In order to make electricity prices more rational, the new tariff policy, which is currently with the union cabinet for approval, includes provisions for phasing out cross-subsidies. Under the proposed policy, we aim to reduce cross-subsidies by 25 per cent every year, thereby gradually phasing them out over the next four years. If the government wants to provide subsidy or offer free power, it is free to do so, but it does not have any right to impose this high cost on other consumers. Another important component of the proposed tariff policy would be to promote open access. Currently, open access surcharges make electricity procurement through this route costly. Hence, the proposed policy aims to phase out these surcharges. Going forward, consumers will have the right to purchase electricity from the most economical source, without paying additional charges.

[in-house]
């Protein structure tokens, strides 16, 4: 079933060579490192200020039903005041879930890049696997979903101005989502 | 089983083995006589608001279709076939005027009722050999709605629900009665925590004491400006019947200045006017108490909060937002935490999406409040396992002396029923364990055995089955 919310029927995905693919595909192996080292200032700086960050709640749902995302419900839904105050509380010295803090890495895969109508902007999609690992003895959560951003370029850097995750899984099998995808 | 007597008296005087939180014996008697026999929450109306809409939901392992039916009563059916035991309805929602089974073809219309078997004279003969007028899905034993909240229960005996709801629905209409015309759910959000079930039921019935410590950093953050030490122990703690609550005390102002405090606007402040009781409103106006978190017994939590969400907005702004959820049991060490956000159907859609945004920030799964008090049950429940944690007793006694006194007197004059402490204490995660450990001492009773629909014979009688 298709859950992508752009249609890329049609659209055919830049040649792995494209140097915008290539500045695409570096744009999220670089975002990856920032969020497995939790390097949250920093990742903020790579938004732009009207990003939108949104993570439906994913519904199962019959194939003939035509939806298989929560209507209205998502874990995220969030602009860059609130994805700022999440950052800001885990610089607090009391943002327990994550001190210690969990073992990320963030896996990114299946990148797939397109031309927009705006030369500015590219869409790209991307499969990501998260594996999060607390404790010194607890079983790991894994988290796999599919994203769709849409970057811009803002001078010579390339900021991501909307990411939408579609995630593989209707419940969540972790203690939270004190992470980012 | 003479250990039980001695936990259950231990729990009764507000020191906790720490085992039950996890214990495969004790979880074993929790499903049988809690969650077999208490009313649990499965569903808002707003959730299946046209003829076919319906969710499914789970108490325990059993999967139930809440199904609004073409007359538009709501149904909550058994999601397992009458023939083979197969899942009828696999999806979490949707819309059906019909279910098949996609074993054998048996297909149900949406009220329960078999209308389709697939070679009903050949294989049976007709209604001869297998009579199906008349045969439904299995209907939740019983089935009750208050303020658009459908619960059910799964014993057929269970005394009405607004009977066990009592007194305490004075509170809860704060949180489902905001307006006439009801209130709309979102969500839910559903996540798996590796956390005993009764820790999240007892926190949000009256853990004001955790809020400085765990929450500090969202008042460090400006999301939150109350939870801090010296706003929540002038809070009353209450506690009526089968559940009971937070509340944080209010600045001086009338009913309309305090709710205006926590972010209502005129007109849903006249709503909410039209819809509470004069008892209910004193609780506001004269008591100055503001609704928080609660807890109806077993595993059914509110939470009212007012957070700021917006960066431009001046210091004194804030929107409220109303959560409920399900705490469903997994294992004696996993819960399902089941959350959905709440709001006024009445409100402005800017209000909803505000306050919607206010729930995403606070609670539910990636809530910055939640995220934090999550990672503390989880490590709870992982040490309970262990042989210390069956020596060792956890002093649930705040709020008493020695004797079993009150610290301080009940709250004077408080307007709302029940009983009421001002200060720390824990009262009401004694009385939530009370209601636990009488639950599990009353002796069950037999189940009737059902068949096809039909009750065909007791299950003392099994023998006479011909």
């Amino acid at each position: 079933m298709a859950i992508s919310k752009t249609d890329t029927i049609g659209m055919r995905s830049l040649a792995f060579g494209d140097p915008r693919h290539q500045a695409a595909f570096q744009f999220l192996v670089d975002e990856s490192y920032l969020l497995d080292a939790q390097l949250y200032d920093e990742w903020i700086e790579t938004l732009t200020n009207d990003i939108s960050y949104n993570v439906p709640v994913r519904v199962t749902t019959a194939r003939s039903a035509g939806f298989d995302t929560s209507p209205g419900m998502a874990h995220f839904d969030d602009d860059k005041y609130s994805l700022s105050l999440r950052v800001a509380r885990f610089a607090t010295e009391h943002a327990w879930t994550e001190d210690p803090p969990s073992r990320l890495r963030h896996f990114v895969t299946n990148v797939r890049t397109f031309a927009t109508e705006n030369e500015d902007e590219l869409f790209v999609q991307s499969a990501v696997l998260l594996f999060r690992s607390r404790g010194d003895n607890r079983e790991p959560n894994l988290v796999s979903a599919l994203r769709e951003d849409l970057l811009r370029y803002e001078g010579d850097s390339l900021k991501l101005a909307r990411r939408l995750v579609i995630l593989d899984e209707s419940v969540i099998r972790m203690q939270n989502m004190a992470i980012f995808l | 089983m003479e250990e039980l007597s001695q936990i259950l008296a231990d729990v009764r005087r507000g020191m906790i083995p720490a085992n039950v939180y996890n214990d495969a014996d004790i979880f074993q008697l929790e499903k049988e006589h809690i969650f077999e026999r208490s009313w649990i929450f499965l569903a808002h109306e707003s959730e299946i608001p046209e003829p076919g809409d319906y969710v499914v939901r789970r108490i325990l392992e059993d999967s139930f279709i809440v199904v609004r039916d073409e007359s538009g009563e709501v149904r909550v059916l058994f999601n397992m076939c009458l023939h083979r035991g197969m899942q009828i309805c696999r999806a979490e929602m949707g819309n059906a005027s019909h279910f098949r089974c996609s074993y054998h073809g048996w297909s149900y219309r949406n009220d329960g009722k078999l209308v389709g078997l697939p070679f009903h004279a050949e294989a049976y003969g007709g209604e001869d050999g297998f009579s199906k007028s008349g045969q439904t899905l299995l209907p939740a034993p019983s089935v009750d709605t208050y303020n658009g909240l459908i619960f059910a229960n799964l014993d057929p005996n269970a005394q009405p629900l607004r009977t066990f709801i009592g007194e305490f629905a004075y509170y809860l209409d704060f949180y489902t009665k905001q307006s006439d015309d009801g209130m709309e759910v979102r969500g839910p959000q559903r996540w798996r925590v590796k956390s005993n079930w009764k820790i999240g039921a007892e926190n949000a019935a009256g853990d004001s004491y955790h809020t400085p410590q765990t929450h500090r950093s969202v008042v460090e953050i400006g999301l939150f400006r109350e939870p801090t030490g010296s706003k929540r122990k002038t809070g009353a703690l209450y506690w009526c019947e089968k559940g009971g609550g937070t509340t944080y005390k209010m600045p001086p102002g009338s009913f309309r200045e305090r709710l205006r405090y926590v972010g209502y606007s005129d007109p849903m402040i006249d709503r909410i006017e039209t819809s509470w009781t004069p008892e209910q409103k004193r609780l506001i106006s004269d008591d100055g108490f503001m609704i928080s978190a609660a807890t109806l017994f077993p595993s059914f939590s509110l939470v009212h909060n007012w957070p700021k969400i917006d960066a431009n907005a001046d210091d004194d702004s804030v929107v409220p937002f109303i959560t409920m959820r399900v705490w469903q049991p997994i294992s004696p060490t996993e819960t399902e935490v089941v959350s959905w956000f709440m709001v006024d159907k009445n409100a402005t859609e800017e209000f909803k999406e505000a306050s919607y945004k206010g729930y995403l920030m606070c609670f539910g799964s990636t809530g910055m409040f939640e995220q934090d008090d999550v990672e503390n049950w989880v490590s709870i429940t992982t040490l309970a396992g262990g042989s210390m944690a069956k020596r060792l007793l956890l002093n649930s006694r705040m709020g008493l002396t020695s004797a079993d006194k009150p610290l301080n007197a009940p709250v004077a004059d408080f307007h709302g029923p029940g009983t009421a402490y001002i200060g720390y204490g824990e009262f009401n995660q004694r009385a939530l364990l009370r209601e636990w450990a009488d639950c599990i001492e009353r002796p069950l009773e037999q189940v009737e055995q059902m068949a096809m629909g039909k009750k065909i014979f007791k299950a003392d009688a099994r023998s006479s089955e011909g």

This policy, once approved, will significantly reduce the cost of power. It will also help meet the objectives of the Make in India initiative and make our industries more competitive. Ensuring ease of doing business for independent power producers or renewable energy developers is of paramount importance to the country. We are committed to providing a hassle-free path to renewable energy developers to help India achieve energy security, along with a cleaner and sustainable environment.